As a child my mother would take me, my sister, and our brother back-to-school shopping every year around August. It was quite the exciting time because we never got to the stores otherwise, so it was the only time of year that clothes, shoes, or other non-food essentials were purchased for us.
I remember gearing up ahead of time by looking through the JCPenny catalog, taking note of any current trends on television, and making a list of what I was looking for. After all, back then I felt that clothes and the items I possessed really defined who I was, and could catapult me from the unknown category into instantaneous popularity! (Boy am I glad I grew out of that phase).
Since the internet was non-existent back then, my mother could not have known of all the great deals that were out there, and so we normally had to shop at the $9.99 store. Had the internet been around, she would have known that you can buy name brand, quality items for both school supplies and clothing and still stick within your budget. And I’m here to show you how to do just that: stretch your back-to-school budget to its breaking point.
Note: Even if you are not a parent, this is a great time of year to stock up on your own office supplies, or to purchase items to donate to school aged children.
School Supplies: Paper, Pencils, Notebooks, etc.
- Purchase the Sunday Paper: The deals have all ready started flowing in the Sunday papers, including the famous 1₵ sales from the office stores. Each week you will see a new set of office supplies on sale for a ridiculously low price, sometimes with a minimum purchase, but most times without. Be disciplined enough to go into the office store once a week for the next several weeks and take advantage of only the ridiculously low-cost items. If there is a $5 minimum purchase, you can normally purchase $5 worth of the really cheap items to meet the threshold—go ahead and stock up on these for next year or donate them.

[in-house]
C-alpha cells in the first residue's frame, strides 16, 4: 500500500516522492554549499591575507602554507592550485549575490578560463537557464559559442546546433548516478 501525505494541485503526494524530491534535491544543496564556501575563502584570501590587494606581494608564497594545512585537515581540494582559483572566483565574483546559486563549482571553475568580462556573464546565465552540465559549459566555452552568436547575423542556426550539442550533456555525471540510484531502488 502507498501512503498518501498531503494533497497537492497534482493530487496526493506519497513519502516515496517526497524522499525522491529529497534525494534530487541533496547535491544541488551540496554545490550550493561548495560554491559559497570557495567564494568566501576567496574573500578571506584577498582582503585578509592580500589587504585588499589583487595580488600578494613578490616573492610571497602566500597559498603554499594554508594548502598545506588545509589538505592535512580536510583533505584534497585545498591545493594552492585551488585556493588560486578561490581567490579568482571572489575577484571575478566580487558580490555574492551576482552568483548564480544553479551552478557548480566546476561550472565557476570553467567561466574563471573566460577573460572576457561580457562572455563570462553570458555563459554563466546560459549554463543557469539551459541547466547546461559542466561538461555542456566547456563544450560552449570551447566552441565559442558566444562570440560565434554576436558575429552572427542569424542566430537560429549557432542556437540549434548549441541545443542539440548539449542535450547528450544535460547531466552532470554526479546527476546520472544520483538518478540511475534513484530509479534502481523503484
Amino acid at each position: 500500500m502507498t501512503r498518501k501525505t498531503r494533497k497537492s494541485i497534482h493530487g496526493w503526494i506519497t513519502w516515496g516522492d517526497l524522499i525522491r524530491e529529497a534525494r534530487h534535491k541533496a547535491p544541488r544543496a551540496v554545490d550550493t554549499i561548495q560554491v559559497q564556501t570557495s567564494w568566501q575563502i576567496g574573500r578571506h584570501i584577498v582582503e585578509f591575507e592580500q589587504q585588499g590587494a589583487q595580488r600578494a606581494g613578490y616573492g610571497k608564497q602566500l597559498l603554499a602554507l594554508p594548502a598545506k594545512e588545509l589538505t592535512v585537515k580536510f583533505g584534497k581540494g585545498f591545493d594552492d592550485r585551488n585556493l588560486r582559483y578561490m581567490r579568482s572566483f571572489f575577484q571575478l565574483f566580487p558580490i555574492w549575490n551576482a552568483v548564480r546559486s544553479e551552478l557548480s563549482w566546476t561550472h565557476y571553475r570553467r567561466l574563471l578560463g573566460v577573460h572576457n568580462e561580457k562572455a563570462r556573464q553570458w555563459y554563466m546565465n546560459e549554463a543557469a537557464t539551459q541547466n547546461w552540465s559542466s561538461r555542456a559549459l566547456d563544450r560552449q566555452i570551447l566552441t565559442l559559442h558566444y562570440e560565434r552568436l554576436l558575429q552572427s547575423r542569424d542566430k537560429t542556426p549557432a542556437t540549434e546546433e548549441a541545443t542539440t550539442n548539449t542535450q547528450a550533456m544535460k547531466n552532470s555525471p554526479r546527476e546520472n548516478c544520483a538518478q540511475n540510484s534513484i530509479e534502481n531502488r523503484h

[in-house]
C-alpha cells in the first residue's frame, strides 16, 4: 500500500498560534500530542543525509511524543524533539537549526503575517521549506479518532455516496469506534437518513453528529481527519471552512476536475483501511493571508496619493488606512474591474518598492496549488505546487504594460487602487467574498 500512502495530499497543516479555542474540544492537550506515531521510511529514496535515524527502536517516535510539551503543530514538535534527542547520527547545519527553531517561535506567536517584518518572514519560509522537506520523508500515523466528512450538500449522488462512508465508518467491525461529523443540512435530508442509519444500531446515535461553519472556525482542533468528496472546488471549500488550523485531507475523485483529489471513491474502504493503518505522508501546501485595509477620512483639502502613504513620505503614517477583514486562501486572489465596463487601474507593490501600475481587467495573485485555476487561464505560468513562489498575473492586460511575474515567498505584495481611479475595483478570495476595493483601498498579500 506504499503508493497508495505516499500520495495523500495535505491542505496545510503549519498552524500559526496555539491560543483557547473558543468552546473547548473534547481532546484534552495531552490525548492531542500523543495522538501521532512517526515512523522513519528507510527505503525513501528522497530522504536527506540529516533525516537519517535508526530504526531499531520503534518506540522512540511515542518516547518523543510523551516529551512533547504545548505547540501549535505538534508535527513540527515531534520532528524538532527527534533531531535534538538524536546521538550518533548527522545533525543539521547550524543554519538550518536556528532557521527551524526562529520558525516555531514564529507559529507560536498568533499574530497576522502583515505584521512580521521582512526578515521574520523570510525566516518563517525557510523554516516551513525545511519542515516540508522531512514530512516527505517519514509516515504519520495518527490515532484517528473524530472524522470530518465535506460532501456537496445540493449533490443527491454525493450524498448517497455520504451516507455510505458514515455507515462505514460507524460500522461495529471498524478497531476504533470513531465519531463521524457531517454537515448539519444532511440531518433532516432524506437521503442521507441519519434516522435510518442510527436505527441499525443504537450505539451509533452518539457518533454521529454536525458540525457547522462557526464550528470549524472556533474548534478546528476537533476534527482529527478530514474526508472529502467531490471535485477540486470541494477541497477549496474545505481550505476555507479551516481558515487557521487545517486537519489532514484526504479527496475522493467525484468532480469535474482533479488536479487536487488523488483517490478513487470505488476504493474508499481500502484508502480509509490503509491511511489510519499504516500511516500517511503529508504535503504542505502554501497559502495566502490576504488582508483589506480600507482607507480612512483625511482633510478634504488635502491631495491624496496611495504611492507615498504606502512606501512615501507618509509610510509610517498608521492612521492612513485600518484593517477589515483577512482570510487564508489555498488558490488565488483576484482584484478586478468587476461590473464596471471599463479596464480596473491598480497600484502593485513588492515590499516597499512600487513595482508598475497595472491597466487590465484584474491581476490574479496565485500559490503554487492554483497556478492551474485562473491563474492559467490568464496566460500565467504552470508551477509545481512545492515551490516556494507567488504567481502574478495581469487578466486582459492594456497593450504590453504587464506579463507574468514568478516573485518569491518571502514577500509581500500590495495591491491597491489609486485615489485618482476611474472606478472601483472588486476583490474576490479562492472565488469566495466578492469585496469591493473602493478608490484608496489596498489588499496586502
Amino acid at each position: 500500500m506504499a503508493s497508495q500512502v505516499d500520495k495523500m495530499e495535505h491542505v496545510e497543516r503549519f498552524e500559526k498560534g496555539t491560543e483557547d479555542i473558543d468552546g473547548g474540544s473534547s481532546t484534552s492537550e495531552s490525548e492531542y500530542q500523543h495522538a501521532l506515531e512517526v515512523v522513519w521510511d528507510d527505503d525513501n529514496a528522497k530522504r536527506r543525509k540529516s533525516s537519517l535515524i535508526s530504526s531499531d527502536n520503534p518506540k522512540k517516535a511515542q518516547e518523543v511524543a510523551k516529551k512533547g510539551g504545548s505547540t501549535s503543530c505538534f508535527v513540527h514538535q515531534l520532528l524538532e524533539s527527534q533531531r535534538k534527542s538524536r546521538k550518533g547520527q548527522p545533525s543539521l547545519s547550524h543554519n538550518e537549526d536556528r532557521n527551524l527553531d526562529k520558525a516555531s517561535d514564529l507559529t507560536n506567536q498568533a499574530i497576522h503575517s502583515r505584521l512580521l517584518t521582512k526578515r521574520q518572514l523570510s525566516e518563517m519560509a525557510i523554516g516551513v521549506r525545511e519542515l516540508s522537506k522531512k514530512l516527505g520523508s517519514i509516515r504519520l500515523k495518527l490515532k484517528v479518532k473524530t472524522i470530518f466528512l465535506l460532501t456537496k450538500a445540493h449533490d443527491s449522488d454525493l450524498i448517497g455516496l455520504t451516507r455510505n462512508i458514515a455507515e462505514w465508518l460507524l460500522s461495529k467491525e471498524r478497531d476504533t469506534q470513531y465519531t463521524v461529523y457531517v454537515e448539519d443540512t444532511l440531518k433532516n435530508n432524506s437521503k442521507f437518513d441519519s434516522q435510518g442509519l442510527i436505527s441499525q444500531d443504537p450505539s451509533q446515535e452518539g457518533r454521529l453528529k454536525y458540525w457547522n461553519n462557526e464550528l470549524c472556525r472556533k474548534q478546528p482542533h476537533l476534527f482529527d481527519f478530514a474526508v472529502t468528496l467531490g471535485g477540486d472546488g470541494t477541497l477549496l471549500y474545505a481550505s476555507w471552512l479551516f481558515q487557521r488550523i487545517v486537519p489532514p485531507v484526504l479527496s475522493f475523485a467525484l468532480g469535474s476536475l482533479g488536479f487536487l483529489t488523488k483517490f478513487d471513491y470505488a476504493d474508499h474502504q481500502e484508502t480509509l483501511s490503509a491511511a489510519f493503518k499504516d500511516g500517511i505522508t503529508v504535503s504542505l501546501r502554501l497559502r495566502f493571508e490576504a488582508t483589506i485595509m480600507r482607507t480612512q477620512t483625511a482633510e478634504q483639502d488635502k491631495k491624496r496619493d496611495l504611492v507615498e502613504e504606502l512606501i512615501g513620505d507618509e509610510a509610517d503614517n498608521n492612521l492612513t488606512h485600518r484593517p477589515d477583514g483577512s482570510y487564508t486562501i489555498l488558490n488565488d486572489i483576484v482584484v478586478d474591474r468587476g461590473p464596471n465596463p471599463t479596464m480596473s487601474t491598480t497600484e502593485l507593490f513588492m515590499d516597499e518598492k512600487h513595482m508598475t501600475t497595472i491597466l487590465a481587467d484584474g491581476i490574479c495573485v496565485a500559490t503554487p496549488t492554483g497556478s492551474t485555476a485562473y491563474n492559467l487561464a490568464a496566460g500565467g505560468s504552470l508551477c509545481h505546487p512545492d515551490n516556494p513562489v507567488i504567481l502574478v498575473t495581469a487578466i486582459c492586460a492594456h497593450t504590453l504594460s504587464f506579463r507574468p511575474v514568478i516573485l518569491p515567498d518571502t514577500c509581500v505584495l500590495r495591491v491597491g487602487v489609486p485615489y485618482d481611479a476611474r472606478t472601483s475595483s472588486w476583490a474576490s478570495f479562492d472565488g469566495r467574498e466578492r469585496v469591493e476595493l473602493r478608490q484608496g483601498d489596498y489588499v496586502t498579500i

- Be on the Lookout for Rebates: Many of the big box office stores offer free items after rebate this time of year, for items such as calculators and printer paper. The rebates are oftentimes in the form of a gift card to use at the store or a prepaid visa gift card, so if you start shopping early enough you can purchase some of these more expensive items and then use the rebate to purchase the much cheaper items. This will really stretch your budget.
- Purchase from Dollar Stores: Many items at the Dollar Store are not worth the money because of the poor quality, but things like rulers, reusable binders, notebook paper and index cards are safe. Recently I saw a coupon in the Family Dollar circular in the Sunday paper for $5 off a $25 purchase, so be on the lookout for more and bundle your purchases together to meet that $25 threshold. Remember, you can use coupons at dollar stores.
- Drugstore Game: Have you heard of the drugstore game? In a nutshell, you purchase products at CVS and Walgreens and receive ExtraCare Bucks or Register Rewards back to spend at the store. Instead of using money to purchase things the next week, you use the ExtraCare Bucks (ECBs) and/or Register Rewards (RRs) on items that will earn you more ECBs/RRs, thus “rolling” the ECBs. Once you build them up, you can use them to pay for most of your school supplies.
Most of your budget will be spent on clothing your child/children, and so this is definitely an area to use some strategy on. Fortunately for back-to-school shoppers we have been in a recession and the deals on clothing are just fantastic this year.
- Before you begin shopping, take a look at your child’s wardrobe and pick out items they can no longer wear to donate (make sure you get a receipt for an end-of-year tax deduction). Take another glance at these items and make sure they are non-repairable or do not fit. Perhaps your son still fits into his sneakers, but the sneakers need a little shining up with sneaker paint and soap. If sneakers are worn but still fit, you could purchase a pair of Dr. Scholl’s inserts to increase their support instead of purchasing a brand new pair of shoes.
- For teenagers who have stopped growing (but really, really want new clothing), keep main components of their wardrobe and update what is left. For example, anything that can layer should be kept, such as cardigans and vests, because you can purchase a few new shirts to go underneath of these items for a new look. Keep pants, but purchase new shirts.
- The Department Stores generally have weekly coupons in the Sunday paper for an extra 15%- 20% off of clearance items—I would start there, as I am amazed time and time again at what you can find in a store’s clearance section. Children’s Place, Old Navy, and Kohl’s have also been having spectacular sales over the last several months, with many seasonal items in their clearance sections either online or in the store.
- Check out the following blogs for weekly and daily deals for clothing, office supplies, and anything else you may need: Money Saving Mom and The Krazy Coupon Lady.
- Remember that when you are shopping online, you can normally have the items shipped to the store nearest you for no shipping costs. Also, do a google search for online coupon codes for that particular store to see what you might find.